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Title: The impact of the universal coverage policy on equity of the Thai health care system
Author: Prakongsai, Phusit
ISNI:       0000 0004 2672 0428
Awarding Body: London School of Hygiene & Tropical Medicine
Current Institution: London School of Hygiene and Tropical Medicine (University of London)
Date of Award: 2008
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In 2001, the government of Thailand implemented a universal coverage (UC) policy for access to health care by introducing a tax-funded health insurance scheme, the UC scheme, to approximately 47 million people who were not previous beneficiaries of the Civil Servant Medical Benefit Scheme (CSMBS) or the Social Security Scheme (SSS). The UC policy resulted in a significant change in health care financing arrangements and financial barriers to health services. The purpose of this research was to explore the likely impact of the UC policy in terms of the following factors: changes in health care use, equity in health care finance, and the distribution of public subsidies on health among different socio-economic groups of Thais. In addition, the effectiveness of the UC policy in protecting households against financial hardship as a result of medical care costs was explored at the household level. Benefit incidence analysis (BIA) was employed as a tool to assess equity in health service use and the distribution of public subsidies. Two case studies of renal replacement therapy (RR T) for end-stage renal disease (ESRD) patients and cardiac operations for heart disease patients were employed as tracers to explore the impact of the UC scheme's benefit package for better-off and less well-off households. Different choices of socio-economic group indicators (household income per capita or an asset index) and the use of aggregate and regional unit subsidies to calculate benefit incidence were also applied. Research results indicate that the UC policy did expand health care coverage to include nearly all Thais and increased the pro-poor nature of the Thai health care system, as well as the distribution of public health-related subsidies. Ambulatory service use and hospitalization of poorer quintiles significantly increased after the UC policy was implemented. The poorest quintiles gained the highest amount and proportion of public subsidies both prior to and after implementation of the UC policy. There was no change in conclusions regarding the distribution of public subsidies among different socioeconomic groups when different choices of socio-economic indicators or different levels of government unit subsidies were used. The analysis of financing incidence between 2000 and 2002 also showed less regressive overall health care finance, a greater decrease in household expenditure for health care among poorer quintiles, and a decrease in the catastrophic expenditure incidence in 2002, compared to 2000. The decision to exclude RRT from the UC benefit package resulted in a considerable financial barrier to health services and a substantial economic impact on poorer ESRD patients. Infrequent access to haemodialysis and the inability to obtain essential and expensive medication (erythropoietin) was shown to be a major cause of patients' death. Financial barriers to RR T prevented poorer ESRD patients from benefiting from access to essential health services, and the financial burden of RR T meant all poorer patients were inevitably faced with financial catastrophe as a result. Poorer ESRD patients adopted various financial strategies to cope with high health care expenditures, which impacted not only the ESRD patients themselves, but also other household members and relatives who had to provide supplemental financial support to help cover the costs of RRT. In contrast, neither poorer nor richer heart disease patients under the UC scheme experienced significant payments for the health care costs of open heart surgery due to the effectiveness of the scheme in financial risk protection. During the operation, a few poorer heart disease patients experienced financial burdens for travel costs and food expenditures for their relatives, but they were able to manage this financial burden by using their savings or taking loans, all without a significant financial impact on household living standards. In conclusion, the UC policy does appear to have overall improved equity in health care use and health care finance, and the distribution of public subsidies. Achievements of the UC policy in Thailand were most likely caused by the following three financing strategies: 1) the expansion of public health insurance to nearly universal coverage; 2) the removal of financial barriers to health services; and 3) the promotion of primary care use which is preferentially accessed and utilized by the poor in rural areas.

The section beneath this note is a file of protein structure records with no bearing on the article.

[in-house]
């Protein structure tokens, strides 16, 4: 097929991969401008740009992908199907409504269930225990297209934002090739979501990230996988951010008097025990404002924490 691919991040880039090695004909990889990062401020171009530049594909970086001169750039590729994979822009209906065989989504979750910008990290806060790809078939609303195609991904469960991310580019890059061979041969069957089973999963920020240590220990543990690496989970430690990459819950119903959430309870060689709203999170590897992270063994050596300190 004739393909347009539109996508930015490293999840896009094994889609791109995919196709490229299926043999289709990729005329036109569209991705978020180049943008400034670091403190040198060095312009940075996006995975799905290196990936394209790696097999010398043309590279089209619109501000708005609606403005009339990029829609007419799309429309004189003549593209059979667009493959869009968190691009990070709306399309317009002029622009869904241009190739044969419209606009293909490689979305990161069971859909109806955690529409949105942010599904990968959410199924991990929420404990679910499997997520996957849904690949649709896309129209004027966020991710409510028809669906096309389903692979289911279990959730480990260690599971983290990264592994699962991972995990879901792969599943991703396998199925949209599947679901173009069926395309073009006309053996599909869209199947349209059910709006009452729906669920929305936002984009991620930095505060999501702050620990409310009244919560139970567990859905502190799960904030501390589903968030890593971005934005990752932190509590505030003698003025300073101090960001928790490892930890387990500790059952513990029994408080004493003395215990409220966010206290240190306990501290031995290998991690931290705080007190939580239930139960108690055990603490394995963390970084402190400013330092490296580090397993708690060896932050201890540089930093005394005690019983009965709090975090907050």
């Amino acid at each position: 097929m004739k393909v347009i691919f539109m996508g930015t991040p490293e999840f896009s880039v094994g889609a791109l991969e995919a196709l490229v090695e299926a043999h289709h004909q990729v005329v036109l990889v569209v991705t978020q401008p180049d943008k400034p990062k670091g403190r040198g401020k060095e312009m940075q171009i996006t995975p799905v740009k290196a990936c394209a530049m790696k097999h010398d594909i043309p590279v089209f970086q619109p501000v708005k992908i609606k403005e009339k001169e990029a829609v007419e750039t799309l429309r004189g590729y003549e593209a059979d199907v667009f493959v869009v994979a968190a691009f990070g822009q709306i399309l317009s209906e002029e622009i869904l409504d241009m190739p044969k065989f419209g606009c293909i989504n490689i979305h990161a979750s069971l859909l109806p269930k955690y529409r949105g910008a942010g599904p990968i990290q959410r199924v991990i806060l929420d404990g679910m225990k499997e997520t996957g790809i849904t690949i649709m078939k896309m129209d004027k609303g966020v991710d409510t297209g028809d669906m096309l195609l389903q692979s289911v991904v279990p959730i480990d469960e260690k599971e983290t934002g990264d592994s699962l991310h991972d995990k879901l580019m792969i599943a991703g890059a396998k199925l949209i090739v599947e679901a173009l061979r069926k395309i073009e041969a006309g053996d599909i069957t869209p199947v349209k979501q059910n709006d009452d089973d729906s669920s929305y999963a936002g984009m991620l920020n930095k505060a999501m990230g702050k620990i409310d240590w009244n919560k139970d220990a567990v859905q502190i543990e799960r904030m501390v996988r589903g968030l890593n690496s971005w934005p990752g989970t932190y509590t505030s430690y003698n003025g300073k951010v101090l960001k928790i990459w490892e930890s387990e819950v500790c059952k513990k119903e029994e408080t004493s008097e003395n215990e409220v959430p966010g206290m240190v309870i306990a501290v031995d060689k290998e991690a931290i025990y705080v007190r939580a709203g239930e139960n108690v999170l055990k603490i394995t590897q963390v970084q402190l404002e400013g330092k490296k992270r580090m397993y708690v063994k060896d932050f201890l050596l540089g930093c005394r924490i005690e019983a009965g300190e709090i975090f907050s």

Supervisor: Not available Sponsor: Not available
Qualification Name: Thesis (Ph.D.) Qualification Level: Doctoral